This section is designed to help you forge an amazing story and build your thinking on the value proposition. First, I’ll suggest some activities you can do yourself to get into the right mindframe.
Next, we’ll look at stakeholder involvement. Finally, there’s a workshop template to get you going.
You can also look at appendix 1.1
‘How to craft a story’ for a narrative template that works every time.Self
Avoid the temptation to look at the competition.
Avoid the pressure to deliver a revamped narrative ‘quickly’.
Instead: get in the mindset that this is a long-term, strategic position.
Brand is making a huge comeback in B2B. Outbound marketing and demand generation still matter, of course. But a powerful brand narrative that connects and resonates is hugely valuable. Read Peter Thiel’s Zero to One
book if you do not believe this to be true. He states that Brand is one of the four key pillars of creating a monopoly in your market.
Plan your attack properly.
- Which stakeholders do you need to speak to?
- When can you book time with these individuals? Create a timeline.
- What outcomes do you need to achieve?
- When is a realistic and achievable deadline for this?
- What are the key milestones? Micro-milestones?
Think of this as a campaign process, or a detailed project plan you need to deliver against. Have a process.
Take your time, plan thoroughly and involve everyone you need to. The more methodical and in-depth your approach, the better.
If you rush, the end result will be vanilla, and need constant revamping. It will not provide the foundations for a deeply meaningful proposition.Stakeholders
Every brand project includes different types of stakeholder belief sets.
You might have a CEO who believes in brand.
You might have a CEO who isn’t bothered, and values sales or short-term activities instead.
If your C-suite loves brand building,show them a vision of where you want to get to. You’re going to create a special narrative for our market.
- Suggest that your approach will get into the detail and this takes time to get right — but the end result will be a thorough overview of the brand position and GTM proposition.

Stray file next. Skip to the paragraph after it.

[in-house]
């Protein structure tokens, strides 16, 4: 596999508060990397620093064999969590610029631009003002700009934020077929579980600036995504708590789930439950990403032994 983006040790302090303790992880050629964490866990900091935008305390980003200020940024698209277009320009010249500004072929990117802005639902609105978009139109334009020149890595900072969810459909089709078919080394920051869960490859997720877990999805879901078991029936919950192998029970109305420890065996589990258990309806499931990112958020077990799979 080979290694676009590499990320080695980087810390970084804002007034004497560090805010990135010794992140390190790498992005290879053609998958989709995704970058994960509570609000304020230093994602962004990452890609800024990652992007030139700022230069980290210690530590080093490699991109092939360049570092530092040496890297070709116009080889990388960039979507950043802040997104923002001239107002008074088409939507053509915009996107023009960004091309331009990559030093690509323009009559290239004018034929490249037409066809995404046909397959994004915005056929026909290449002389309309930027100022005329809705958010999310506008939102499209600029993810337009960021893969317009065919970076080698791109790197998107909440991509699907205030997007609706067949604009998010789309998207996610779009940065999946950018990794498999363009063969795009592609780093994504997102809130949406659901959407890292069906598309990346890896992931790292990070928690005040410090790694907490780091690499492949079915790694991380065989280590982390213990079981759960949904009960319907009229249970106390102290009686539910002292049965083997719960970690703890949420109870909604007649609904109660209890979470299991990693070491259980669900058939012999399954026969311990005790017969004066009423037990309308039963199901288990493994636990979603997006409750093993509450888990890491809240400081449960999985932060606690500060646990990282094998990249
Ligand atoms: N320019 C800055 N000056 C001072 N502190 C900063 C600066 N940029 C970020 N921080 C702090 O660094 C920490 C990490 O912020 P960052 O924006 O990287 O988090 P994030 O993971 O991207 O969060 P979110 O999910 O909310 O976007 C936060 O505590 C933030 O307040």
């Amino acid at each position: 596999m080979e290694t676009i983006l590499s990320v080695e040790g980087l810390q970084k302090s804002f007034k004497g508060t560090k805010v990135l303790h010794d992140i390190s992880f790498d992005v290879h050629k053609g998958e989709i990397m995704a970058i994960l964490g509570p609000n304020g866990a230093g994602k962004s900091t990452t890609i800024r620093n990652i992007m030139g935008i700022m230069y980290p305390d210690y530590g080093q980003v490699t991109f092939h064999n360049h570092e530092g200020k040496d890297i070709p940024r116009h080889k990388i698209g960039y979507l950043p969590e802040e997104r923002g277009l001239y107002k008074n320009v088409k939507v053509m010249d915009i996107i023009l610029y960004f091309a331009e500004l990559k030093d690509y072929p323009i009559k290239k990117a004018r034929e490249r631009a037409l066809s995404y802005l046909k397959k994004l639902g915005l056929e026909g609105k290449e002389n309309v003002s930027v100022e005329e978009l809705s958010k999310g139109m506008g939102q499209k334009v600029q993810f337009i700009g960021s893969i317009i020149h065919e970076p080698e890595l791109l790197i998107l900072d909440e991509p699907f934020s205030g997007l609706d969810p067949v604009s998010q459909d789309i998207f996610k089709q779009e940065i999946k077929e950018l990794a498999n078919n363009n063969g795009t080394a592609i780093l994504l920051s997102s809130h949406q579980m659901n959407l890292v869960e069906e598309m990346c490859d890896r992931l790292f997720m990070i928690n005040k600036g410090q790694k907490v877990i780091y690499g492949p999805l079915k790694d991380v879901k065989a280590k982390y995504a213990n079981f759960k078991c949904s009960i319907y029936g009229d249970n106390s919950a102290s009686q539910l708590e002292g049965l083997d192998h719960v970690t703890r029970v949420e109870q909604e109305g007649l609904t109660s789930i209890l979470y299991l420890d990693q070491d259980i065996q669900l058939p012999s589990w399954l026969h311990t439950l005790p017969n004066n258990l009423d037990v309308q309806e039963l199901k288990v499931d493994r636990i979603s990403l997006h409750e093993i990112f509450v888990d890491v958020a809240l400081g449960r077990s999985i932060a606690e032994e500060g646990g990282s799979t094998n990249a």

- To get there, explain you’ll need to work internally, uncovering important cultural insights.
- You will develop deep external insights from customers or prospects. You will work to bring the internal and external into alignment for the truth.
- From there, you’ll have a hypothesis to test, with the input from the CEO.
- Even with a CEO who buys in, you still need to emphasise the seriousness of this project. Build confidence using the detailed plan. Getting into the detail and demonstrating you have the “right approach” is crucial for success.
If your C-suite aren’t sold on storytelling, position the value of the project very carefully, offering compelling reasons and a clear business case for brand building. Brand Marketing is now more important than ever. Demand Generation has stolen the limelight over the past 5-7 years to the detriment of the brand. I do believe the respect is now shifting back towards the brand.
The reason being is that a brand can 10x leverage your demand generation results, in a world of competitive markets with similar features; your brand can be the real differentiator that influences B2B purchase decisions. Look at the fastest scaling businesses in SaaS. You will notice the investment and effort into brand marketing.
Ideas to help influence your leadership team.
- Offer hard facts on storytelling and why it’s important.
- From the base of that, prove the upside of doing it properly and spending longer.
- You’re going to deliver something deeper and more meaningful, that will provide a platform to understand audiences, personas and clarity on sales strategy.